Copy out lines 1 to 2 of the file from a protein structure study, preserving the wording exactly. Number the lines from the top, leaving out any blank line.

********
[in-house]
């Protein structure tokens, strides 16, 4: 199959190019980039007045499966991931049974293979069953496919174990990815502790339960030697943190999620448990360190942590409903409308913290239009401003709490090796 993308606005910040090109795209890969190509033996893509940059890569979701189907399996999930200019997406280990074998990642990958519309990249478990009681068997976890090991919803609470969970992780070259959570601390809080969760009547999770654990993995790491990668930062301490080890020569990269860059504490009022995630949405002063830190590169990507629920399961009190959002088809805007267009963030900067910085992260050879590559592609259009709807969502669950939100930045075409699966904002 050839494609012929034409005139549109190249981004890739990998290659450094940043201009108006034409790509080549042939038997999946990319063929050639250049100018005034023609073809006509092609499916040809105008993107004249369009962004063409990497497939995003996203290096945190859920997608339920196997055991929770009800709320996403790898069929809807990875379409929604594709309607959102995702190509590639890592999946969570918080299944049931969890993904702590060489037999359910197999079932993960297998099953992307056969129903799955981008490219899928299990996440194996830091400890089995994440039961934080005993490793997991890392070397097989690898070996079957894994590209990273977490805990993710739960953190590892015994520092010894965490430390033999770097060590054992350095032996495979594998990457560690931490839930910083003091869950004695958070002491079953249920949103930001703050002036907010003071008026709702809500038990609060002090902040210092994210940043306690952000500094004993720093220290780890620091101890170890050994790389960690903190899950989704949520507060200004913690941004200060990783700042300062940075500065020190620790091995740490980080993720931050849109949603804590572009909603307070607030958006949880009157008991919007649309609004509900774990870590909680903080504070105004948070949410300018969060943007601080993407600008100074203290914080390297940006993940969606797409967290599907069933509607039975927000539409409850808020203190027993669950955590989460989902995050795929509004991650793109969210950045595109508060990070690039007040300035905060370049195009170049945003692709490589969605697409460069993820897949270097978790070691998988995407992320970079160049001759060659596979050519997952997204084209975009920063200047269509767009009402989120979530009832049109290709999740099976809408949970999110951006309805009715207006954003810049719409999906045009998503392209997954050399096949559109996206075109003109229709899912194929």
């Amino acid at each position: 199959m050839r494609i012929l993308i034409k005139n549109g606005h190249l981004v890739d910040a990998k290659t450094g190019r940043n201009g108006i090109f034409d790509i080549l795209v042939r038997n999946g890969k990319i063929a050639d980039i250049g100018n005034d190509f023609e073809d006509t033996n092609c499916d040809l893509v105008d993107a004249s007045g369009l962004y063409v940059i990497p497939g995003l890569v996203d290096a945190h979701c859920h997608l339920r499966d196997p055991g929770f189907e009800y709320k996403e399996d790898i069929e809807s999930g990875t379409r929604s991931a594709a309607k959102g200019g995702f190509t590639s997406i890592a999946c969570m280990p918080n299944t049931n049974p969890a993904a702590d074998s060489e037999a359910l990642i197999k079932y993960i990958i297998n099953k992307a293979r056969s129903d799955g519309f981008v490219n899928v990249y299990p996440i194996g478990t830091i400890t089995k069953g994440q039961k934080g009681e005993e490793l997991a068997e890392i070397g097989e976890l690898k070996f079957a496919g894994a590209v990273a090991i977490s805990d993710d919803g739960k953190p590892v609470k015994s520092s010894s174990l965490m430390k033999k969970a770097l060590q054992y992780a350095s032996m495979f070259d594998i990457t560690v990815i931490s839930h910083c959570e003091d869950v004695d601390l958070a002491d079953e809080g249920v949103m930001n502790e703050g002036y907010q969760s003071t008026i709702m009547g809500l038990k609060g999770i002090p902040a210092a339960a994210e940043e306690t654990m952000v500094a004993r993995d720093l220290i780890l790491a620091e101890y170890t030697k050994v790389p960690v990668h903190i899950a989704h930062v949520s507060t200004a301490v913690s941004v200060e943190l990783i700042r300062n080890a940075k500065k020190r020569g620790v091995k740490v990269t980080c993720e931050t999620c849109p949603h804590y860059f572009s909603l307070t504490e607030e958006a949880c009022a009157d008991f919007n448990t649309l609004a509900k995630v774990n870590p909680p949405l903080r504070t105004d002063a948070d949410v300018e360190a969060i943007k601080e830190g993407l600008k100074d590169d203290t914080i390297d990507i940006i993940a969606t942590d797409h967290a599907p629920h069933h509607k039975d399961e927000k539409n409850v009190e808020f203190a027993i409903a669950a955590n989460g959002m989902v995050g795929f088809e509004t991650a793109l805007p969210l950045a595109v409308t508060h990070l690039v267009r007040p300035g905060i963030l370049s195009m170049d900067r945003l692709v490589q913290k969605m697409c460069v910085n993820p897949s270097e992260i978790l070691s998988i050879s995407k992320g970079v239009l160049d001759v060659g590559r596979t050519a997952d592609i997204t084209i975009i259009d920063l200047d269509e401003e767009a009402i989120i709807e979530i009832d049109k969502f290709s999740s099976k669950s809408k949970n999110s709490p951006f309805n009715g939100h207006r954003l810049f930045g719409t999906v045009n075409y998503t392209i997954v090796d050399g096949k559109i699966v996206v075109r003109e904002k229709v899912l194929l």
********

[in-house]
């Protein structure tokens, strides 16, 4: 199959190019980039007045499966991931049974293979069953496919174990990815502790339960030697943190999620448990360190942590409903409308913290239009401003709490090796 993308606005910040090109795209890969190509033996893509940059890569979701189907399996999930200019997406280990074998990642990958519309990249478990009681068997976890090991919803609470969970992780070259959570601390809080969760009547999770654990993995790491990668930062301490080890020569990269860059504490009022995630949405002063830190590169990507629920399961009190959002088809805007267009963030900067910085992260050879590559592609259009709807969502669950939100930045075409699966904002 050839494609012929034409005139549109190249981004890739990998290659450094940043201009108006034409790509080549042939038997999946990319063929050639250049100018005034023609073809006509092609499916040809105008993107004249369009962004063409990497497939995003996203290096945190859920997608339920196997055991929770009800709320996403790898069929809807990875379409929604594709309607959102995702190509590639890592999946969570918080299944049931969890993904702590060489037999359910197999079932993960297998099953992307056969129903799955981008490219899928299990996440194996830091400890089995994440039961934080005993490793997991890392070397097989690898070996079957894994590209990273977490805990993710739960953190590892015994520092010894965490430390033999770097060590054992350095032996495979594998990457560690931490839930910083003091869950004695958070002491079953249920949103930001703050002036907010003071008026709702809500038990609060002090902040210092994210940043306690952000500094004993720093220290780890620091101890170890050994790389960690903190899950989704949520507060200004913690941004200060990783700042300062940075500065020190620790091995740490980080993720931050849109949603804590572009909603307070607030958006949880009157008991919007649309609004509900774990870590909680903080504070105004948070949410300018969060943007601080993407600008100074203290914080390297940006993940969606797409967290599907069933509607039975927000539409409850808020203190027993669950955590989460989902995050795929509004991650793109969210950045595109508060990070690039007040300035905060370049195009170049945003692709490589969605697409460069993820897949270097978790070691998988995407992320970079160049001759060659596979050519997952997204084209975009920063200047269509767009009402989120979530009832049109290709999740099976809408949970999110951006309805009715207006954003810049719409999906045009998503392209997954050399096949559109996206075109003109229709899912194929």